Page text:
skip to Main Content

“Humility does not mean thinking less of yourself than of other people…” ~ William Temple

When you hear the word “humility,” what image first comes to mind? I immediately see a bowed head.

But you might think that portrays a lack of self-esteem or a gesture of shame. I see it differently.

I see a bowed head as a leaning in towards another and as a symbol of respect. In that brief instant, you are taking the focus off yourself and signaling to the other person that you see them and that you honour them – not for something that they’ve done, but just because they are a fellow traveler on this great big journey of life. They too have had their own share of struggles and for that instant you see their humanity. That in itself is worthy of respect.

To help reinforce my point, here is the rest of William Temple’s quote from this post’s opener:

“Humility does not mean thinking less of yourself than of other people, nor does it mean having a low opinion of your own gifts. It means freedom from thinking about yourself at all.”

I have been fortunate to witness great acts of humility throughout my life. And if you stop for a moment, you will observe the grace within each experience as well.

For example, watch the humility that the canine species show when they bow to the pack leader and elders. Or the trees that bow their branches to protect the new growth beneath. Or the birds who feed their young ones first – a humble gesture of protection and preservation that most humans also demonstrate.

Witness the numerous acts of generosity of spirit that are demonstrated, particularly during this season of giving. There are plenty of charities that benefit from the humility of its supporters who care deeply about making our planet a kinder, more creative, and sustainable place to live. Many do so without expectation of recognition or taking credit for doing what they care about. Which reminds me of an expression that one of my favourite people, told me a few years ago.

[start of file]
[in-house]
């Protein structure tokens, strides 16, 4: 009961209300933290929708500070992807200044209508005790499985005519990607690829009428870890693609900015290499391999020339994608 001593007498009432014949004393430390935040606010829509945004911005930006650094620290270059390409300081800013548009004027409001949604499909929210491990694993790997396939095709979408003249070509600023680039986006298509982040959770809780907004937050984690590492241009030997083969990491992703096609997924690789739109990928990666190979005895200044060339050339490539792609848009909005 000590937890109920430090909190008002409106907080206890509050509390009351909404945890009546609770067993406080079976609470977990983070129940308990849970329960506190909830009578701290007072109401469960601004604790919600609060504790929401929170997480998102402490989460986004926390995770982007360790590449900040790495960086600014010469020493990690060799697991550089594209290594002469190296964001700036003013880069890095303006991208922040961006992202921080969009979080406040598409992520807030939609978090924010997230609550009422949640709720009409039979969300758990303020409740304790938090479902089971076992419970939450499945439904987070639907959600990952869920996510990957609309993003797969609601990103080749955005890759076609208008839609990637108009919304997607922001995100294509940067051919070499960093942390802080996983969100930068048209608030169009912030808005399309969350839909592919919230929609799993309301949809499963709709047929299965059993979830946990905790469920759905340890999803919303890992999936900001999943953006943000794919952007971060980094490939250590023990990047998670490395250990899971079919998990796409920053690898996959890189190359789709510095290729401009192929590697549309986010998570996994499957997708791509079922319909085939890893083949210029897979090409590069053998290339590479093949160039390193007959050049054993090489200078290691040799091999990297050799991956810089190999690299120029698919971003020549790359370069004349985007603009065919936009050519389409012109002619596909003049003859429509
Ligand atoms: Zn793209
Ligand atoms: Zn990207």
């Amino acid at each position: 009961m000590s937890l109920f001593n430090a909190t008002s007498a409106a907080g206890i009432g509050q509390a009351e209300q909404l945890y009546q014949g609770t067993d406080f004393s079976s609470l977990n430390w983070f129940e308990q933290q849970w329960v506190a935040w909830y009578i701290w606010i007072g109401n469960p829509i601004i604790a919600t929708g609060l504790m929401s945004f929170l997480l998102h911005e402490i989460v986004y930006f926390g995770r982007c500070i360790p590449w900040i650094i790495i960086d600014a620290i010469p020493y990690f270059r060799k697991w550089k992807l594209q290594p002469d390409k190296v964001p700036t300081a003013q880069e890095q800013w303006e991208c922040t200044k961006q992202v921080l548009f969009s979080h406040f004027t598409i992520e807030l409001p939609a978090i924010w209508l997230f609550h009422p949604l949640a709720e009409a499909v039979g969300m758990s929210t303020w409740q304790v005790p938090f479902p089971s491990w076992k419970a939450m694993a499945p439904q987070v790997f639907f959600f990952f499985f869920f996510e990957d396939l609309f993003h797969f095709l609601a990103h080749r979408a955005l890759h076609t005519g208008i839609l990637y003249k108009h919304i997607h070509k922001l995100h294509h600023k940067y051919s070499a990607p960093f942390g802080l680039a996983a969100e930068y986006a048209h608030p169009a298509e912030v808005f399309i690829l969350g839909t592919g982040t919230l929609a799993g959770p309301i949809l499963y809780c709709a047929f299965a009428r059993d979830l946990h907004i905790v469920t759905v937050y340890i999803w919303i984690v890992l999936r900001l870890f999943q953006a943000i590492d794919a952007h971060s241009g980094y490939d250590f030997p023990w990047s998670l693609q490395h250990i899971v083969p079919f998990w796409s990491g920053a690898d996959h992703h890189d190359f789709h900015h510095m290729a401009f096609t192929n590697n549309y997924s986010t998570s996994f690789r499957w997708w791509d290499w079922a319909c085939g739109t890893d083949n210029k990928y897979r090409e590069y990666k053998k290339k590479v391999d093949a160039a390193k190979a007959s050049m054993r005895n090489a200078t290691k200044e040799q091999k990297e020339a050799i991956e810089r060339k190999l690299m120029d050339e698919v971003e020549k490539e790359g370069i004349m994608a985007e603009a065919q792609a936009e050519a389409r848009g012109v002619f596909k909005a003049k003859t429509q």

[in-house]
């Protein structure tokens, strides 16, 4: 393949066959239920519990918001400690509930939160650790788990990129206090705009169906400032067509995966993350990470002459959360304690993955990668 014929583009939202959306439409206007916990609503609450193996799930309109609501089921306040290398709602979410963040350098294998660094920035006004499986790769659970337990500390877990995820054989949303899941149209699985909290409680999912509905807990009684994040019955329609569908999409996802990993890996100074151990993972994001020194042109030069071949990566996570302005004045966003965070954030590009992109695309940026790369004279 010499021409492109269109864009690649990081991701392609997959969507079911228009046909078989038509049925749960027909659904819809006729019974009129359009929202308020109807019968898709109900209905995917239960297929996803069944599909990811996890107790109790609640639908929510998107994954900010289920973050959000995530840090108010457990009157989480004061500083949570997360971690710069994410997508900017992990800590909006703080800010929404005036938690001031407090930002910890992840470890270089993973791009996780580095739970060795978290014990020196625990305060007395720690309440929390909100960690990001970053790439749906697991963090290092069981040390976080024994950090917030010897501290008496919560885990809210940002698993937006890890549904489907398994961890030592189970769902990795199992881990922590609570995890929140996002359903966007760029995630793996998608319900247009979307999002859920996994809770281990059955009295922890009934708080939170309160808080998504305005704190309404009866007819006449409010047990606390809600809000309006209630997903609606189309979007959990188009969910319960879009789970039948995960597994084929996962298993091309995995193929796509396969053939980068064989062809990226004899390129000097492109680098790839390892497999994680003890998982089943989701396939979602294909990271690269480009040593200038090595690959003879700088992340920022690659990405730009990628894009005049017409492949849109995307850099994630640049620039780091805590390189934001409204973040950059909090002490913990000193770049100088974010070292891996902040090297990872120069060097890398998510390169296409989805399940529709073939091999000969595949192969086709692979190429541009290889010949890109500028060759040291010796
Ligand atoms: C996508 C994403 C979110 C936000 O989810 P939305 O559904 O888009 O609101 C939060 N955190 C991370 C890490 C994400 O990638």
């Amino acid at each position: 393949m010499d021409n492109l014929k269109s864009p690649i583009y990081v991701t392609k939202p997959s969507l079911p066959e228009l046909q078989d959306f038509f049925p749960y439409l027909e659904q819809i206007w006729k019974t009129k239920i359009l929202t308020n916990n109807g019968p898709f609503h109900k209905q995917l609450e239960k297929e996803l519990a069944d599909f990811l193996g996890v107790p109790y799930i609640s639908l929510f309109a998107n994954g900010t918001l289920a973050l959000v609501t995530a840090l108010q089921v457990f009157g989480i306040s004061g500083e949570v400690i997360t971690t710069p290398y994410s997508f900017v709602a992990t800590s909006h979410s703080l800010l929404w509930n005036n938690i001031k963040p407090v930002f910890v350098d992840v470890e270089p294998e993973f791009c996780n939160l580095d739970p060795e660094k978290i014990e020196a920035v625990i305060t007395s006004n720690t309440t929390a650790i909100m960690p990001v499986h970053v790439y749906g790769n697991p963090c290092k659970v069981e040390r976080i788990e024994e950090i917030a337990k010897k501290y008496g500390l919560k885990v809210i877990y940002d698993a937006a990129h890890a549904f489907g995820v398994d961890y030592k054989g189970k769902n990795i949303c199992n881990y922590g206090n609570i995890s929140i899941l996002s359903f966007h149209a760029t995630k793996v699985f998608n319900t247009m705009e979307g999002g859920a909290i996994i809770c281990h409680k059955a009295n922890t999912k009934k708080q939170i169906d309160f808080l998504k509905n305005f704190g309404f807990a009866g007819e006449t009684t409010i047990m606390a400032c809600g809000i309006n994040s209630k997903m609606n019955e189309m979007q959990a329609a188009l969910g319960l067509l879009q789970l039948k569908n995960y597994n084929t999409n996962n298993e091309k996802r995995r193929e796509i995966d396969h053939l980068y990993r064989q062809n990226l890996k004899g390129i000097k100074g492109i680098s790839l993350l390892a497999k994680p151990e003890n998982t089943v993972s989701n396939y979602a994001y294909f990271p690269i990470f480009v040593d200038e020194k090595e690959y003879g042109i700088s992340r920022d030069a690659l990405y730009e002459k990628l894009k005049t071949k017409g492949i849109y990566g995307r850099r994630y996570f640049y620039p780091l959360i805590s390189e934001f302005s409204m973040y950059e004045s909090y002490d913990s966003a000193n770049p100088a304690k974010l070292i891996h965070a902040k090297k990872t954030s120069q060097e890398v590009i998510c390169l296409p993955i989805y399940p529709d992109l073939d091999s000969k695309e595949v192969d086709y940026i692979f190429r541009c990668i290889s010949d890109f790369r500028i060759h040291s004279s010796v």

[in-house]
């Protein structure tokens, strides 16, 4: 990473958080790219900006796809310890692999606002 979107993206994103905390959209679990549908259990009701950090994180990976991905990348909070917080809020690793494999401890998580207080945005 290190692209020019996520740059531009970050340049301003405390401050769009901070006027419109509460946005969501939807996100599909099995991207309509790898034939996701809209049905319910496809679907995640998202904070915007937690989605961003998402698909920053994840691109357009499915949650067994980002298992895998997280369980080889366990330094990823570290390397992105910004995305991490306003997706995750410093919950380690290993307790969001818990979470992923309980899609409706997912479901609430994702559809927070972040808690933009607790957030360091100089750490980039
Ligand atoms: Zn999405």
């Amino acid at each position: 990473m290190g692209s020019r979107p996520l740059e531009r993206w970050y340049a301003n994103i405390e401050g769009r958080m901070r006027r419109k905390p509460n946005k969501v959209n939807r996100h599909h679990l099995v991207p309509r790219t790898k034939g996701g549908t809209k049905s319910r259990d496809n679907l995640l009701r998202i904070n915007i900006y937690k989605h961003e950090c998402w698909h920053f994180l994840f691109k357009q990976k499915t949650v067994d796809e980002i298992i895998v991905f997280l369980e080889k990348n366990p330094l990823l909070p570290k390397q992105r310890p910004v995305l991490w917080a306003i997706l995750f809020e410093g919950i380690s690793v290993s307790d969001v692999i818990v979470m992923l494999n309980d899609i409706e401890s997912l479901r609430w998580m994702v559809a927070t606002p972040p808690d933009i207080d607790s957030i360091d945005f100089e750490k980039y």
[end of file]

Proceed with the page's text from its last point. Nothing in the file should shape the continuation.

Martha Parker is a big thinker and during her career was very involved in making change happen in her community. She is one of the humblest people I know and seldom took credit for achievements that she spear-headed. Instead, she would lean back and quietly grin as she witnessed great things being accomplished. She called them her “silent smiles.”

A woman's face showing her smiling

I have never forgotten that simple expression of humility and think of it often during times when I am tempted to take the credit for something I’ve done or have thought of first. And much like that great piece of advice that says, “It’s better to be kind than right,” humility really is about kindness and love for all living things.

So, I ask that the next time you are tempted to judge, or boast, or admonish someone, take a pause, and put yourself in their shoes. Then bow your head and remember that we are all connected. And that my friend is joyful living!

Love from your Joy Mama,

Gloria Stewart signature

P.S. One of the biggest reasons that people have difficulty being humble is that they are afraid of loosing control. But showing humility is actually a demonstration of self-confidence and strength. So let the other person have their time to shine. You know who you are and what you’ve done. To learn more about the barrier of control and how it gets in the way of your joy, sign up for a free copy of my e-book The 8 Barriers to Joy and Abundance.

If you enjoyed this post, you may also enjoy these:

You can give the gift of presence
How do you show respect?
Do you admit when you are wrong?

Image from Pixabay.

This Post Has 0 Comments

Leave a Reply

Your email address will not be published. Required fields are marked *

Back To Top